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Live vs. Recorded Music in Dance – The Debate Continues
by Danielle Georgiou 25 Jun 2010

Guest blogger Danielle Marie Georgiou is a dance lecturer at the University of Texas Arlington. She also serves as assistant director of  UT Arlington’s Dance Ensemble. She looks back at the Mark Morrie Dance Group’s appearance in Dallas last weekend. Last week, I interviewed choreographer Mark Morris about his upcoming show at the Winspear Opera […]

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Guest blogger Danielle Marie Georgiou is a dance lecturer at the University of Texas Arlington. She also serves as assistant director of  UT Arlington’s Dance Ensemble. She looks back at the Mark Morrie Dance Group’s appearance in Dallas last weekend.

Last week, I interviewed choreographer Mark Morris about his upcoming show at the Winspear Opera House. Unlike other choreographers who like to explain the meaning of their works and prepare their audience for what they are about to see, Morris likes to leave it all up to interpretation, and, instead, concentrate on the music. For him, it’s all about the music – live music.

We were in for a treat Friday night, as his musical ensemble warmed up their instruments for an evening full of Beethoven, Ives and Schumann. This was the first time this dance season that I went to a show with live music, and the first one at the Winspear. The acoustics in the space are amazing and definitely suited the Mark Morris Dance Group (MMDG).

Dallas McMurray in Visitation  Photo: Sharen Bradford (The Dancing Image)

The dancers intimately knew that music, and it went beyond muscle memory and response. It felt more like they were one with the music, existing together in a symbiotic relationship. The quirky, exciting and all-Americana Empire Garden would not exist without the pop-cultural references to “Dixie,” “Rock of Ages,” and “My Old Kentucky Home” embedded in Charles Ives’ Trio for Violin, Violoncello, and Piano. Visitation wouldn’t be as mysterious and playful if it wasn’t set to Beethoven’s Cello Sonata No. 4 in C major. As the dialogue between the cello and the piano developed in complexity, so did the movement. And V, a Morris classic, could not soar without Robert Schumann’s allegro Quintet in E flat for Piano and Strings.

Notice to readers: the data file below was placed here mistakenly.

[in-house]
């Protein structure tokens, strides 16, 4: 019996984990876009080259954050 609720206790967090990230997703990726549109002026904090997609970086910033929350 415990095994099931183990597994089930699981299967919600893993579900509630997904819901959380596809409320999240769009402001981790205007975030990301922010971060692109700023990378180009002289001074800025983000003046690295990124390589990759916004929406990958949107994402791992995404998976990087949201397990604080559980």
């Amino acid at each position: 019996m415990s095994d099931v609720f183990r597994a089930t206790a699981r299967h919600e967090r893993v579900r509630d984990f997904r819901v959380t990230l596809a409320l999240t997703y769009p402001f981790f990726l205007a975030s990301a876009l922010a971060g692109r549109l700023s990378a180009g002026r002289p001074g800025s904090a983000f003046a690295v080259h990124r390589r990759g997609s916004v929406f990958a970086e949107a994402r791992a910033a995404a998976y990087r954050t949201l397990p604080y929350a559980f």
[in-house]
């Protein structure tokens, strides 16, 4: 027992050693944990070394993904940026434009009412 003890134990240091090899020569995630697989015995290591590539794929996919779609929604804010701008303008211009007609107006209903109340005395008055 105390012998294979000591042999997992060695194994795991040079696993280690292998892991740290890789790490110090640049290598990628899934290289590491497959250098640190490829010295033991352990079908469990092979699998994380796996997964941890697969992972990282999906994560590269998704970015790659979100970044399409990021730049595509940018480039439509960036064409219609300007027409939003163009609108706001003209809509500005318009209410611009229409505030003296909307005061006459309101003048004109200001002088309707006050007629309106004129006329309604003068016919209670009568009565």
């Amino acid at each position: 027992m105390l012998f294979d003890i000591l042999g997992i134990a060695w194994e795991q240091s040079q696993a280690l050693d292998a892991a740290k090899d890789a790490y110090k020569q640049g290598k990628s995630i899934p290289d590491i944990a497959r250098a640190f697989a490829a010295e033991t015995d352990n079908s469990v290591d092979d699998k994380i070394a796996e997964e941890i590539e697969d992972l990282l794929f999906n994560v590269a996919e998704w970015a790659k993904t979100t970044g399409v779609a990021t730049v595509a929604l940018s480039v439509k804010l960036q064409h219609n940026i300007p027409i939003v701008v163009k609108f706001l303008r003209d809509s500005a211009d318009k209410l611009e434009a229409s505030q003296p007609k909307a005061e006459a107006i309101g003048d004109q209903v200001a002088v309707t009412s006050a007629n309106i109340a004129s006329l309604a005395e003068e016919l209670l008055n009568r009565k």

The reason for this seamless combination is Morris’s pedagogical theory of working exclusively with live music in both rehearsal and performance. That is how, he says, the dancers learn everything.

“When I decide on a piece of music, the first thing I do is play it for them. Then I work in the studio, bar by bar, page by page, with the pianist, so that the dancers learn the piece, as they are learning the music,” he told me last week. “They are inside the music. … From the very first second, the music is the same thing as the dance.”

Live music is an integral part of the MMDG performance experience, and even though it is more expensive and complicated, Morris has made it a priority. However, he is in a unique position to hire musicians – he has the funding. For other companies, it’s a little more difficult, and here in Dallas, it has been an ongoing debate about the lack of live music at ballet performances, specifically.

It’s a matter of coordinating schedules and money. It’s difficult to get 20 dancers’ schedules to match 10 musicians’ and tod find the money to pay all the performers.

“Empire Garden” Photo: Sharen Bradford

Then there’s the question of whether or not live music is necessary to complete the performance experience. Does it make a difference? Does it change the dancing? Many choreographers have no intention of ever using live music. Recorded music is easier to work with; you can press rewind at any time.

As a choreographer and dancer, I’ve worked with both, and there are pros and cons to each. There’s nothing like hearing fingers pounding out tempos on a piano, or strings sawing out melodies, or hearing a classic piece by Beethoven live. But then there’s something in controlling the musical element by pressing play. Yet, as Morris said, “if it is an urgent necessity…then you find a way to make it happen.” But, he does agree that it is difficult, and it doesn’t help that musicians make three times as much as dancers do.

Aside from the debate of live versus recorded music, there is no denying that the inclusion of it during the MMDG performance completes it. It adds an extra layer to the works and brings the audience into the performance. Last weekend was no exception. The dancing was fantastic, entertaining and inspiring. Morris created an environment that left us wanting more, and the live music might have had a little something to do with that.

Danielle’s review of the Mark Morris Dance Group’s performance at the Winspear Opera House ran in the Sunday edition of the Dallas Morning News.

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  • I dont think you can ever substitute live music for recorded but there is a need for it in performances. Live music creates a better atmosphere and enhances any live performance